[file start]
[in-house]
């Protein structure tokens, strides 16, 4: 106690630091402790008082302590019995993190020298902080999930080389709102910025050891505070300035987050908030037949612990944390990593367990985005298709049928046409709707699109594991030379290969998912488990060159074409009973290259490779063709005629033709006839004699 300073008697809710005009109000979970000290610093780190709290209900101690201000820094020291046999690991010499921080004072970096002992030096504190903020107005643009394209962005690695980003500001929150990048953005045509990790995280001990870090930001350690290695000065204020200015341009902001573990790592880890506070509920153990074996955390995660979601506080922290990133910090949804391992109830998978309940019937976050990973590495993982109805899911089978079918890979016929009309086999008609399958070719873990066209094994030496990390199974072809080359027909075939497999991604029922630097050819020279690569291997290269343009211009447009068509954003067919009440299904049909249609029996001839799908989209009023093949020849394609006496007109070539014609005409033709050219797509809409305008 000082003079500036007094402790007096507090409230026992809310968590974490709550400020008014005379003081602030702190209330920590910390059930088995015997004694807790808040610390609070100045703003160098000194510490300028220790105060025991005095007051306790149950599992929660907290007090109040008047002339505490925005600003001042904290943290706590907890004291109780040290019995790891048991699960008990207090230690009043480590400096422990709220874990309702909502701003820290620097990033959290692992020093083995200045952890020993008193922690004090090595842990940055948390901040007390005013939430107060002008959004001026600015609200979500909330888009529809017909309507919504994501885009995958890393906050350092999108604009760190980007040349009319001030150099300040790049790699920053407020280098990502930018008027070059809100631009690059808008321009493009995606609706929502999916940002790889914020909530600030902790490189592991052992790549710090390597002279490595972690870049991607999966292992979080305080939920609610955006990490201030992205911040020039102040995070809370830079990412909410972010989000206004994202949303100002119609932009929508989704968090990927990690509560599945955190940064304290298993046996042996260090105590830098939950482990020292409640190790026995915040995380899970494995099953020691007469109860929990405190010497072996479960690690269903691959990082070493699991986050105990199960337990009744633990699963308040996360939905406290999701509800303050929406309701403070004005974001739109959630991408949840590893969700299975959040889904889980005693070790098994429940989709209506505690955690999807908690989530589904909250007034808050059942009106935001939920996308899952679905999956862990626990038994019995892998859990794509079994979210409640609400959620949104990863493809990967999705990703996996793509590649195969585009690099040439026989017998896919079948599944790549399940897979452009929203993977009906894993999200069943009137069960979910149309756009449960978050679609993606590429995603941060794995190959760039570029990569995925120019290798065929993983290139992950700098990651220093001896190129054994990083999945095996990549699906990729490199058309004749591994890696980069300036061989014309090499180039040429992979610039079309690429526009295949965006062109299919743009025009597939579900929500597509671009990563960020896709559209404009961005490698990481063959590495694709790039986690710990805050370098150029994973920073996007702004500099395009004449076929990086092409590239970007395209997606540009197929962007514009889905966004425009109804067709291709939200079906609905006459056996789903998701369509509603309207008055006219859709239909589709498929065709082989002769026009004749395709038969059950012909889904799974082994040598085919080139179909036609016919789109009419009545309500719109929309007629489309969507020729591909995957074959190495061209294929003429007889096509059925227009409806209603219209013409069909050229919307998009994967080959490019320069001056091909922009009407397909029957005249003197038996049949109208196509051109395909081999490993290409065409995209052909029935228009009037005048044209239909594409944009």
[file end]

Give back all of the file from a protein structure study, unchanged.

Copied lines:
[in-house]
């Protein structure tokens, strides 16, 4: 106690630091402790008082302590019995993190020298902080999930080389709102910025050891505070300035987050908030037949612990944390990593367990985005298709049928046409709707699109594991030379290969998912488990060159074409009973290259490779063709005629033709006839004699 300073008697809710005009109000979970000290610093780190709290209900101690201000820094020291046999690991010499921080004072970096002992030096504190903020107005643009394209962005690695980003500001929150990048953005045509990790995280001990870090930001350690290695000065204020200015341009902001573990790592880890506070509920153990074996955390995660979601506080922290990133910090949804391992109830998978309940019937976050990973590495993982109805899911089978079918890979016929009309086999008609399958070719873990066209094994030496990390199974072809080359027909075939497999991604029922630097050819020279690569291997290269343009211009447009068509954003067919009440299904049909249609029996001839799908989209009023093949020849394609006496007109070539014609005409033709050219797509809409305008 000082003079500036007094402790007096507090409230026992809310968590974490709550400020008014005379003081602030702190209330920590910390059930088995015997004694807790808040610390609070100045703003160098000194510490300028220790105060025991005095007051306790149950599992929660907290007090109040008047002339505490925005600003001042904290943290706590907890004291109780040290019995790891048991699960008990207090230690009043480590400096422990709220874990309702909502701003820290620097990033959290692992020093083995200045952890020993008193922690004090090595842990940055948390901040007390005013939430107060002008959004001026600015609200979500909330888009529809017909309507919504994501885009995958890393906050350092999108604009760190980007040349009319001030150099300040790049790699920053407020280098990502930018008027070059809100631009690059808008321009493009995606609706929502999916940002790889914020909530600030902790490189592991052992790549710090390597002279490595972690870049991607999966292992979080305080939920609610955006990490201030992205911040020039102040995070809370830079990412909410972010989000206004994202949303100002119609932009929508989704968090990927990690509560599945955190940064304290298993046996042996260090105590830098939950482990020292409640190790026995915040995380899970494995099953020691007469109860929990405190010497072996479960690690269903691959990082070493699991986050105990199960337990009744633990699963308040996360939905406290999701509800303050929406309701403070004005974001739109959630991408949840590893969700299975959040889904889980005693070790098994429940989709209506505690955690999807908690989530589904909250007034808050059942009106935001939920996308899952679905999956862990626990038994019995892998859990794509079994979210409640609400959620949104990863493809990967999705990703996996793509590649195969585009690099040439026989017998896919079948599944790549399940897979452009929203993977009906894993999200069943009137069960979910149309756009449960978050679609993606590429995603941060794995190959760039570029990569995925120019290798065929993983290139992950700098990651220093001896190129054994990083999945095996990549699906990729490199058309004749591994890696980069300036061989014309090499180039040429992979610039079309690429526009295949965006062109299919743009025009597939579900929500597509671009990563960020896709559209404009961005490698990481063959590495694709790039986690710990805050370098150029994973920073996007702004500099395009004449076929990086092409590239970007395209997606540009197929962007514009889905966004425009109804067709291709939200079906609905006459056996789903998701369509509603309207008055006219859709239909589709498929065709082989002769026009004749395709038969059950012909889904799974082994040598085919080139179909036609016919789109009419009545309500719109929309007629489309969507020729591909995957074959190495061209294929003429007889096509059925227009409806209603219209013409069909050229919307998009994967080959490019320069001056091909922009009407397909029957005249003197038996049949109208196509051109395909081999490993290409065409995209052909029935228009009037005048044209239909594409944009």